By this point it could be argued that I am not time travelling but rather reviewing the past or imaging memories yet to come. In the time travel of fantasy and science fiction the protagonist interacts with the world to which he or she has been transported such as in the television series Dr Who, which tells the story of time travelling humanoid who travels with the aid of the Tardis, his time machine, which allows him to travel across time and space, protecting the world from evil and changing the course of history.

In remembering, I too am overcoming the dimensions of time and space but do I have any interaction with the places I travel to or are those memories just visions of the past, unchanged from visit to visit. I will examine this in part 2 of Time and Memory.

The sulphur breathing dragon

The full story of what happened as a result of these fumes can be read here.

Yasur volcano at night

Nightmare in Paradise is a memoir I wrote following our time on the island of Tanna in Vanuatu. Another volcano story can be read here.

Finally if you are interested in writing memoir I wrote about dealing with time in memoir for Carrot Ranch. That article can be read here.

About Irene Waters 19 Writer Memoirist

I began my working career as a reluctant potato peeler whilst waiting to commence my training as a student nurse. On completion I worked mainly in intensive care/coronary care; finishing my hospital career as clinical nurse educator in intensive care. A life changing period as a resort owner/manager on the island of Tanna in Vanuatu was followed by recovery time as a farmer at Bucca Wauka. Having discovered I was no farmer and vowing never again to own an animal bigger than myself I took on the Barrington General Store. Here we also ran a five star restaurant. Working the shop of a day 7am - 6pm followed by the restaurant until late was surprisingly more stressful than Tanna. On the sale we decided to retire and renovate our house with the help of a builder friend. Now believing we knew everything about building we set to constructing our own house. Just finished a coal mine decided to set up in our backyard. Definitely time to retire we moved to Queensland. I had been writing a manuscript for some time. In the desire to complete this I enrolled in a post grad certificate in creative Industries which I completed 2013. I followed this by doing a Master of Arts by research graduating in 2017. Now I live to write and write to live.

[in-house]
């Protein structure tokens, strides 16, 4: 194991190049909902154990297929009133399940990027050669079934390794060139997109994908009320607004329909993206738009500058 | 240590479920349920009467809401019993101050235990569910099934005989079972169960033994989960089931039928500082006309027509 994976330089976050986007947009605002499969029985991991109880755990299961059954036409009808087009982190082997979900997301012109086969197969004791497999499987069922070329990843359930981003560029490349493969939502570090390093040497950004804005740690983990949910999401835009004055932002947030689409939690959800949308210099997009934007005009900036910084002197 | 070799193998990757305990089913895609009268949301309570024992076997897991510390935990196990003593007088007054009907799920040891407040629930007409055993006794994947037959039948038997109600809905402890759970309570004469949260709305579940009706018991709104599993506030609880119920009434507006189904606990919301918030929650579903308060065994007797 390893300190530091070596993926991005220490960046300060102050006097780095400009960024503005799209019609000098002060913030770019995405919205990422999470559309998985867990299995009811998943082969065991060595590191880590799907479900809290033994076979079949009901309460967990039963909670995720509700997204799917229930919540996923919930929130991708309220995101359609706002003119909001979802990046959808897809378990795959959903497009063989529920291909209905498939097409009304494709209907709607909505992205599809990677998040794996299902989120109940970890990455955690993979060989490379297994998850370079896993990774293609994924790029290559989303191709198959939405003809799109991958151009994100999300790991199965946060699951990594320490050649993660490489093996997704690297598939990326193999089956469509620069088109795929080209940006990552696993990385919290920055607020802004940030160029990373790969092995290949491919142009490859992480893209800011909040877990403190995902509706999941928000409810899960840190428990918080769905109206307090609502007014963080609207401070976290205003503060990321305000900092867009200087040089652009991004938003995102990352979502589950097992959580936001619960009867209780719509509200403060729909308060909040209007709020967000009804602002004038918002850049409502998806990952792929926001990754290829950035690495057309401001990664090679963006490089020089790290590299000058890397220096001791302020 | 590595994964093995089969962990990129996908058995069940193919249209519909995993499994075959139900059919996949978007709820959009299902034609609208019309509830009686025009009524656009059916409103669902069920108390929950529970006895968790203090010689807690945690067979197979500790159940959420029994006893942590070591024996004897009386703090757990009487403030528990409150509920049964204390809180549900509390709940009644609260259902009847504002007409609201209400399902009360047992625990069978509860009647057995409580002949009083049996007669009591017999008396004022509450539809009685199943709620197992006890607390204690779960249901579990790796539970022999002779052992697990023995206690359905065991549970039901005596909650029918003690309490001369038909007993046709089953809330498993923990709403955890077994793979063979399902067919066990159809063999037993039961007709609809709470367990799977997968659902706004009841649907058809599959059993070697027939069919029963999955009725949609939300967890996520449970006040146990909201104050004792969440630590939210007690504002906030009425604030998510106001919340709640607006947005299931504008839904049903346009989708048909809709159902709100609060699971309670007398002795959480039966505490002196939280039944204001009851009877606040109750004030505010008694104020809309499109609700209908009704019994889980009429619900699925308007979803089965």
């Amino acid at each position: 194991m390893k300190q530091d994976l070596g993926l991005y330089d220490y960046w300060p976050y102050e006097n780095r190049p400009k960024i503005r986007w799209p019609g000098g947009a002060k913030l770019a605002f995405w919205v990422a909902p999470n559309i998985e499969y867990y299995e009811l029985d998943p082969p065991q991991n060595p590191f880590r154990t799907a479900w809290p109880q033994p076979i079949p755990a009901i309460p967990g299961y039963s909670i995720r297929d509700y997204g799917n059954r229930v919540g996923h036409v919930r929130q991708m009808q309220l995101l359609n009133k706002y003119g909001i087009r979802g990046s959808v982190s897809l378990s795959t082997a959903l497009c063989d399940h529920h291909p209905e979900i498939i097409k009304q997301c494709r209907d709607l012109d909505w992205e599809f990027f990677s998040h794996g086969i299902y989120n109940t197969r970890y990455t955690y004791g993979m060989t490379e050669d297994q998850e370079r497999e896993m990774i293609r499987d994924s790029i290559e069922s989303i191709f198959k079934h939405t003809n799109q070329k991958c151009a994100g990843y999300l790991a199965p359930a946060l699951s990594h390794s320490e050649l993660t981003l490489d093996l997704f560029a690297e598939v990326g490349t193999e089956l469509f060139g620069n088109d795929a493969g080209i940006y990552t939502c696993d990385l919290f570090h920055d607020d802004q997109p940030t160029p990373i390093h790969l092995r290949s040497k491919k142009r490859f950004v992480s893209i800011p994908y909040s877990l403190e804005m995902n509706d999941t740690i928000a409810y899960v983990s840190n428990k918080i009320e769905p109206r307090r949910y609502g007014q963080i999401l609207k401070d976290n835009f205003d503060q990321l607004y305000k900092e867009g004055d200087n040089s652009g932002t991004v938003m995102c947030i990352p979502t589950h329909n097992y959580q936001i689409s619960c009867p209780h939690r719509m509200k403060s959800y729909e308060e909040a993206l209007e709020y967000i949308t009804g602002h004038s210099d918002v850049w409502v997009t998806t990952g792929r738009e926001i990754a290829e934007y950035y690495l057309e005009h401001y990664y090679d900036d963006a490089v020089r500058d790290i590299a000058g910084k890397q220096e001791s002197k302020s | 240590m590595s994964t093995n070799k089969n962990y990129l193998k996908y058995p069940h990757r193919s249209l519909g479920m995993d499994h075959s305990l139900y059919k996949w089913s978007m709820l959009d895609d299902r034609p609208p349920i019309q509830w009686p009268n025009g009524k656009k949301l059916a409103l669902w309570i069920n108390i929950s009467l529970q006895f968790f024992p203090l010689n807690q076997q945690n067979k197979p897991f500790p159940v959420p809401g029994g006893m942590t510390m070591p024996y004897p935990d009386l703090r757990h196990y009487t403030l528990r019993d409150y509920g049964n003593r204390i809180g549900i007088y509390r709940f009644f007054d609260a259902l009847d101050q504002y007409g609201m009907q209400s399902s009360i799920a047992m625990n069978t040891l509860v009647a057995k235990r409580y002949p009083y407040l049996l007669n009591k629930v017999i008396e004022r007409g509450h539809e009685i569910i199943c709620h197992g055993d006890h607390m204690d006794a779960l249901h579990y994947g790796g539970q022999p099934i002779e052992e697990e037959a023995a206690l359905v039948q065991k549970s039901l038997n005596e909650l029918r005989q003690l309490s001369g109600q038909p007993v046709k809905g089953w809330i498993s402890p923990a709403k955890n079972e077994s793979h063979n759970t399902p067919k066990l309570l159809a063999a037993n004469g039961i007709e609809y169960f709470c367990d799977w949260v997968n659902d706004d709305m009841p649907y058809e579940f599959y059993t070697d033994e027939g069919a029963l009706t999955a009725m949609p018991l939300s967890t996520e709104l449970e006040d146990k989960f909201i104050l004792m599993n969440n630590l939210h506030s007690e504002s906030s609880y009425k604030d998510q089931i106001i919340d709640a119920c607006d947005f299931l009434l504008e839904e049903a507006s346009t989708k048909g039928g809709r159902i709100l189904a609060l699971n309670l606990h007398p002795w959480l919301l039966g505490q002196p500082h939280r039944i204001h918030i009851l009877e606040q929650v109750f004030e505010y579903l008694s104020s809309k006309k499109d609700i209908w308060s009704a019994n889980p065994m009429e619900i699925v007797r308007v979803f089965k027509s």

This entry was posted in creative writing, Memoir, memoir writing, Nightmare in Paradise, Writing and tagged , , , , . Bookmark the permalink.

12 Responses to Time and Memory – Part 1

  1. Chel Owens says:

    Irene! So lovely to hear from you. I didn’t know you had dragons in your past. 😉

    Liked by 1 person

  2. Smells do have a way of bringing back the past don’t they? Whenever I smell burning coal, it always takes me back to our steam train riding days.

    Liked by 1 person

  3. Charli Mills says:

    Your stories are well-preserved in the time capsule that is your amazing memoir, Irene!

    Liked by 1 person

  4. Pingback: Time and Memory: Part 2 | Reflections and Nightmares- Irene A Waters (writer and memoirist)

  5. noelleg44 says:

    The sense of smell is the oldest of all our senses in terms of our development over millennia. It’s very strong, and I also time travel in response to something my nose detects. Great story.

    Liked by 1 person